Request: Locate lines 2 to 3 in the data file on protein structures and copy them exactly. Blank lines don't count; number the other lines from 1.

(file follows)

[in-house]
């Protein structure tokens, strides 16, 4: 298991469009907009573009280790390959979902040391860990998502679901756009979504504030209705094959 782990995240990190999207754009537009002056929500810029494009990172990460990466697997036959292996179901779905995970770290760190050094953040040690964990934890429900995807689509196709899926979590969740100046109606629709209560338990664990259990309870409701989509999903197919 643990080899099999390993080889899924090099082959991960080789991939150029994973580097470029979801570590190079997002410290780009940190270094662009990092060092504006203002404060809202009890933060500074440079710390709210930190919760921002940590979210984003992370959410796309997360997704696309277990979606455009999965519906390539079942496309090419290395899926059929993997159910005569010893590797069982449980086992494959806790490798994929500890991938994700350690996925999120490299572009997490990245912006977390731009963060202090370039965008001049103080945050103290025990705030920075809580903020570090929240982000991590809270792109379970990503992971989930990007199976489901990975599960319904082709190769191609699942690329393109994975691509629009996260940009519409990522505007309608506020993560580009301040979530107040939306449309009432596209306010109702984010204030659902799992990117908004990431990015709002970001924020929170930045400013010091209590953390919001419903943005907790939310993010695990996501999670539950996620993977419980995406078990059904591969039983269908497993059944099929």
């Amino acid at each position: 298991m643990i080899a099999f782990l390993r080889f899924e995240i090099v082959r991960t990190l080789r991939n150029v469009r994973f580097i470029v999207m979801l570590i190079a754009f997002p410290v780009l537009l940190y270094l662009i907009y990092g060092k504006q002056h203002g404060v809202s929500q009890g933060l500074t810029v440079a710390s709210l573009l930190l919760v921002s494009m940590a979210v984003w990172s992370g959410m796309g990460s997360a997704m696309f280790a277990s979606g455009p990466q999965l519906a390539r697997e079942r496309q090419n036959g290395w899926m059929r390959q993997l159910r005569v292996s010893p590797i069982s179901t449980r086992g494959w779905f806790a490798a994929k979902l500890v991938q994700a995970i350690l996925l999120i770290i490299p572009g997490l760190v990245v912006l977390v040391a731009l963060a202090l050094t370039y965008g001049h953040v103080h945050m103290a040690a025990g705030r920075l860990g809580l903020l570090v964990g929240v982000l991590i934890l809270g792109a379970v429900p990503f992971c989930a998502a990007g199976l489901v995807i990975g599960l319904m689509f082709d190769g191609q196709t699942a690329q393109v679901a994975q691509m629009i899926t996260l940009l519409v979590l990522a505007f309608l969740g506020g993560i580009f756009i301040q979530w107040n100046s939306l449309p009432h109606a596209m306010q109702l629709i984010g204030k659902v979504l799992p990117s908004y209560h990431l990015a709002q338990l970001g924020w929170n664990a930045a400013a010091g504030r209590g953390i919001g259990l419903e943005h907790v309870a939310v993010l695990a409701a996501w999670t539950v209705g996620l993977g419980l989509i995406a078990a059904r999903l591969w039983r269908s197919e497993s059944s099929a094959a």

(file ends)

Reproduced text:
């Protein structure tokens, strides 16, 4: 298991469009907009573009280790390959979902040391860990998502679901756009979504504030209705094959 782990995240990190999207754009537009002056929500810029494009990172990460990466697997036959292996179901779905995970770290760190050094953040040690964990934890429900995807689509196709899926979590969740100046109606629709209560338990664990259990309870409701989509999903197919 643990080899099999390993080889899924090099082959991960080789991939150029994973580097470029979801570590190079997002410290780009940190270094662009990092060092504006203002404060809202009890933060500074440079710390709210930190919760921002940590979210984003992370959410796309997360997704696309277990979606455009999965519906390539079942496309090419290395899926059929993997159910005569010893590797069982449980086992494959806790490798994929500890991938994700350690996925999120490299572009997490990245912006977390731009963060202090370039965008001049103080945050103290025990705030920075809580903020570090929240982000991590809270792109379970990503992971989930990007199976489901990975599960319904082709190769191609699942690329393109994975691509629009996260940009519409990522505007309608506020993560580009301040979530107040939306449309009432596209306010109702984010204030659902799992990117908004990431990015709002970001924020929170930045400013010091209590953390919001419903943005907790939310993010695990996501999670539950996620993977419980995406078990059904591969039983269908497993059944099929």
């Amino acid at each position: 298991m643990i080899a099999f782990l390993r080889f899924e995240i090099v082959r991960t990190l080789r991939n150029v469009r994973f580097i470029v999207m979801l570590i190079a754009f997002p410290v780009l537009l940190y270094l662009i907009y990092g060092k504006q002056h203002g404060v809202s929500q009890g933060l500074t810029v440079a710390s709210l573009l930190l919760v921002s494009m940590a979210v984003w990172s992370g959410m796309g990460s997360a997704m696309f280790a277990s979606g455009p990466q999965l519906a390539r697997e079942r496309q090419n036959g290395w899926m059929r390959q993997l159910r005569v292996s010893p590797i069982s179901t449980r086992g494959w779905f806790a490798a994929k979902l500890v991938q994700a995970i350690l996925l999120i770290i490299p572009g997490l760190v990245v912006l977390v040391a731009l963060a202090l050094t370039y965008g001049h953040v103080h945050m103290a040690a025990g705030r920075l860990g809580l903020l570090v964990g929240v982000l991590i934890l809270g792109a379970v429900p990503f992971c989930a998502a990007g199976l489901v995807i990975g599960l319904m689509f082709d190769g191609q196709t699942a690329q393109v679901a994975q691509m629009i899926t996260l940009l519409v979590l990522a505007f309608l969740g506020g993560i580009f756009i301040q979530w107040n100046s939306l449309p009432h109606a596209m306010q109702l629709i984010g204030k659902v979504l799992p990117s908004y209560h990431l990015a709002q338990l970001g924020w929170n664990a930045a400013a010091g504030r209590g953390i919001g259990l419903e943005h907790v309870a939310v993010l695990a409701a996501w999670t539950v209705g996620l993977g419980l989509i995406a078990a059904r999903l591969w039983r269908s197919e497993s059944s099929a094959a």